Rothschild: Escapes and Resistance
Anne Landau, Department of French and Italian, Northwestern University
 
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The oral testimonies and documents in the Picpus Digital Archives show that during difficult times, the fate of Jews and a few non-Jews who passed through the Rothschild Hospital was closely connected and dependant upon the courage and devotion of ordinary men and women. From December 8, 1941, the date the Rothschild Hospital was turned into a prison, until its liberation on August 18, 1944, and afterwards when Jews returned from the death camps, saving lives was no longer a simple act of care, but a deliberate act of resistance. Rothschild personnel were behind almost every escape, every rescue, every action, whether planned or spontaneous, successful or failed, from the Rothschild Hospital, Hospice and Orphanage. The heroes were not only doctors, but social workers, lab technicians, administrators, receptionists, cooks, laundresses, nurses, boiler workers, pharmacists – and the list goes on. They were Gentiles as well as Jews. Those who feared overt assistance, or who were in conspicuous roles where they could not act, acted by looking the other way. Each fought Nazism at his or her own level. Many men and women of Rothschild resisted bravely, despite danger to their lives and families, and under the constant scrutiny of collaborating French police. Some lost their lives as a result.

From the beginning, conditions are Drancy were unhealthy. Inadequate food soon led to famine, malnutrition and cachexia. Overcrowding, with as many as 40 to 50 prisoners and sometimes more to a room, and 2 to 3 prisoners to a bed, brought on a variety of illnesses and diseases. The French use the term promiscuité (“to live on top of one another”) to suggest the unhealthiness of living closely together under such conditions, and the term fits well.

More than 4,000 children arrested during the Vélodrome d’Hiver roundup in July 1942, arrived at Drancy from the camps in the Loiret. A team of incarcerated doctors, headed by pediatrician Dr. Germain Blechmann, took charge. They realized that a few might be saved if transferred to the Rothschild Hospital. Blechmann’s team included Drs. Denise Salmon and Michel Elberg, both of whom died in deportation, and medical student Eva Tichauer. In Tichauer’s memoir, J’étais le numéro 20832 à Auschwitz (I Was Number 20832 at Auschwitz), she mentioned that every child at Drancy, without exception, had lice or impetigo, and that hundreds had scabies, measles, mumps, scarlet fever, diphtheria. Blechmann’s notes from Drancy indicate that from July 21 to September 9, 1942, 5,500 children passed through the camp before deportation, one-fifth of them stayed part of the time in the Drancy children’s infirmary, and hundreds more were cared for at the Drancy dispensary. To get children admitted to Rothschild, Blechmann and his brave colleagues altered diagnoses: coughs became the croup, chickenpox became smallpox, measles turned into scarlet fever. Numbers are unavailable, but it is assumed that children fortunate enough to be transferred to Rothschild survived. Some were declared dead at the hospital, false death certificates were written, and they were smuggled out through the hospital morgue, sometimes gagged so they wouldn’t cry out, sometimes in coffins.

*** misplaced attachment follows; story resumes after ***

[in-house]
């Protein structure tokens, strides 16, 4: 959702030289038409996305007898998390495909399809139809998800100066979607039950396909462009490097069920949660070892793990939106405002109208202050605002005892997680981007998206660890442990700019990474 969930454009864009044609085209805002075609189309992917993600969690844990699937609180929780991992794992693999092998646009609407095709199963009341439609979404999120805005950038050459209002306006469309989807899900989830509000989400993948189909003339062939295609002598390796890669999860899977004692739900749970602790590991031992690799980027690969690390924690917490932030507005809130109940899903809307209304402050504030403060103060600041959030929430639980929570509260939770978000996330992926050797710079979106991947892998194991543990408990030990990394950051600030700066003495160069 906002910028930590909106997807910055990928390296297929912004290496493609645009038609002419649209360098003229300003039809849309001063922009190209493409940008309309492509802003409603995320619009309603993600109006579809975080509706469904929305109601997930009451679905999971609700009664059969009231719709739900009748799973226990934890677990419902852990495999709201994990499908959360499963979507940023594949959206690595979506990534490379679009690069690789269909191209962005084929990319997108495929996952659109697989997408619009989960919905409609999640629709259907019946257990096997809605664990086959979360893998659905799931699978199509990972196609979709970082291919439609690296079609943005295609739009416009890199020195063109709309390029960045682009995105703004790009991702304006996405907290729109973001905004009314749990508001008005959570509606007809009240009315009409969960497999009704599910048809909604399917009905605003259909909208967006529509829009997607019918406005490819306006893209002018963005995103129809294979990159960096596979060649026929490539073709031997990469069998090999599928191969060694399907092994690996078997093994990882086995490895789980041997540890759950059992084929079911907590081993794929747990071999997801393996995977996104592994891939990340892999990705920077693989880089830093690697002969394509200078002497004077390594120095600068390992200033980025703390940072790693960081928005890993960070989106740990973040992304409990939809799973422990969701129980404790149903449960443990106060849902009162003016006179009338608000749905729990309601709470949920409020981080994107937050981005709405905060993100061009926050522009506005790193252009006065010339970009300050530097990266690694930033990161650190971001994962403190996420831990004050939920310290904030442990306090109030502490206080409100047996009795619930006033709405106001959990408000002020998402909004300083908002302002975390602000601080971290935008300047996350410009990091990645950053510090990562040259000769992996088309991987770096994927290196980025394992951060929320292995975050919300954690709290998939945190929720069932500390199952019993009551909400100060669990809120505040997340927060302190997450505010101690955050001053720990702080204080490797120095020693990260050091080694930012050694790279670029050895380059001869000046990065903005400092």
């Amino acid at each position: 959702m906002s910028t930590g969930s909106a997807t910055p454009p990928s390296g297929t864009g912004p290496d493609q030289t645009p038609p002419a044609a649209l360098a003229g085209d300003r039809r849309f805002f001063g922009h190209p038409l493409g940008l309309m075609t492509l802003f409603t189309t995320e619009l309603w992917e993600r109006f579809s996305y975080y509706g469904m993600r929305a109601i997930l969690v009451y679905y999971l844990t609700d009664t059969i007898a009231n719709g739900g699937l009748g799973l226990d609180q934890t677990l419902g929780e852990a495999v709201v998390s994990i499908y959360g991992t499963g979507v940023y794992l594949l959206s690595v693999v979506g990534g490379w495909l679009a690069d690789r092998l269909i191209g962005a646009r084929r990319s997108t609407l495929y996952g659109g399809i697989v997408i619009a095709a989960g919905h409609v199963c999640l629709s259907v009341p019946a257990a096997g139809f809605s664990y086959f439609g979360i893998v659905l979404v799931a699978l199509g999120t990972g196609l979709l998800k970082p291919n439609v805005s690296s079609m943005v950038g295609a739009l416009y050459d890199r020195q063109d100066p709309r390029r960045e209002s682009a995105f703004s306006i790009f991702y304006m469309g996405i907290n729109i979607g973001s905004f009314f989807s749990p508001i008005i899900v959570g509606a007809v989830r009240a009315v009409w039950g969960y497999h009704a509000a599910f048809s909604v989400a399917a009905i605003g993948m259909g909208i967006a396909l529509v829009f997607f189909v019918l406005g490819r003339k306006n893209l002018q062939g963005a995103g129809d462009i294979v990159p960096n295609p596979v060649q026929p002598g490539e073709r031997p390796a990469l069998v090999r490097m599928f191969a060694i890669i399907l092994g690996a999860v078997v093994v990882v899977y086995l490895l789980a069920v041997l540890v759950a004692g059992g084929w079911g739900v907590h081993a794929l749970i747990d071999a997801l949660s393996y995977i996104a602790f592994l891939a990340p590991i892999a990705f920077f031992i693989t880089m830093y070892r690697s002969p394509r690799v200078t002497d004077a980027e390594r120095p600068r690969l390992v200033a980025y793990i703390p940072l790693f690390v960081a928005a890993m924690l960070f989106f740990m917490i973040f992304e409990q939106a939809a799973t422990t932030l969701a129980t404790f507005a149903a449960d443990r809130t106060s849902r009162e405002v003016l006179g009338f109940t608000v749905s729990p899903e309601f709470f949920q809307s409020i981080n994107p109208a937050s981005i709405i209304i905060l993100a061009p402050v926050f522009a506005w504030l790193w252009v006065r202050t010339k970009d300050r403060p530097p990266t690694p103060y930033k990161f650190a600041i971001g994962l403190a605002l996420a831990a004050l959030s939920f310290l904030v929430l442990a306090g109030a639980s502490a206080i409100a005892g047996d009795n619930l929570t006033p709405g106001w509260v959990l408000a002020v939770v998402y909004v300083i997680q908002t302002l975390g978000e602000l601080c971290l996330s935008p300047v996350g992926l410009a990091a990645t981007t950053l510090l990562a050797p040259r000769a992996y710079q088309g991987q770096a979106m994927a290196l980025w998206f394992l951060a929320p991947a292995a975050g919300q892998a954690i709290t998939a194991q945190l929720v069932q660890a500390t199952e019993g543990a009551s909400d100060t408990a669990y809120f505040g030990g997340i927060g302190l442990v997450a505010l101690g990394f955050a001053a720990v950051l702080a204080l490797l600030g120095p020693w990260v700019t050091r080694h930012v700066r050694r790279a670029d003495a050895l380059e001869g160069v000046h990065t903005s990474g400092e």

At Rothschild, it was quickly understood that for prisoners from Drancy, longer hospital stays could translate into lives saved. Prolonging hospitalizations delayed returns, and gave Rothschild staff time to prepare escapes. As events of the war shifted and made it apparent that Nazi Germany would eventually be defeated, postponement of returns became even more critical. Any way a life could be saved was deemed a good way, and few patients at Rothschild “recovered.” It was in this spirit that Rothschild personnel thought and worked.

As stated in Chapter 1, Dr. Robert Worms, chief doctor of the service médecine, had an x-ray machine installed at Drancy to detect early tuberculosis in prisoners, who were sent to Rothschild for treatment. At the hospital, x-rays were faked for any number of illnesses, and x-rays showing diseases were routinely substituted for those showing no abnormalities. Laboratory reports were continually “doctored.” Surgeons Marcel Leibovici (affectionately called Lebeau by patients) and Alexandre Elbim, were mentioned repeatedly by survivors for their courage and demeanor under duress. They misreported body temperatures on patients’ temperature charts, misdiagnosed illnesses, and reported that well patients needed further surgery. Many patients were fitted with fake casts and dressings, which they cautiously removed when guards were not present. Actual maladies were sometimes concocted: one prisoner, for example, had severe conjunctivitis for seven months because seeds from hot peppers were constantly applied to his eyes. Doctors even went so far as to persuade prisoners to undergo unnecessary surgeries because the extended recovery time might allow for a planned escape.

Anne Assou, the head nurse at the surgery pavilion, often “misplaced” hospital discharge orders that Dr. Jacques Hertz had signed. In late October 1942, when it was noticed that someone had tampered with transfer lists from Drancy to Rothschild, the Prefect François received a letter from the Commisionner General at the CGQJ, ordering Nurse Assou’s arrest and incarceration at Drancy; she escaped over the Rothschild wall.

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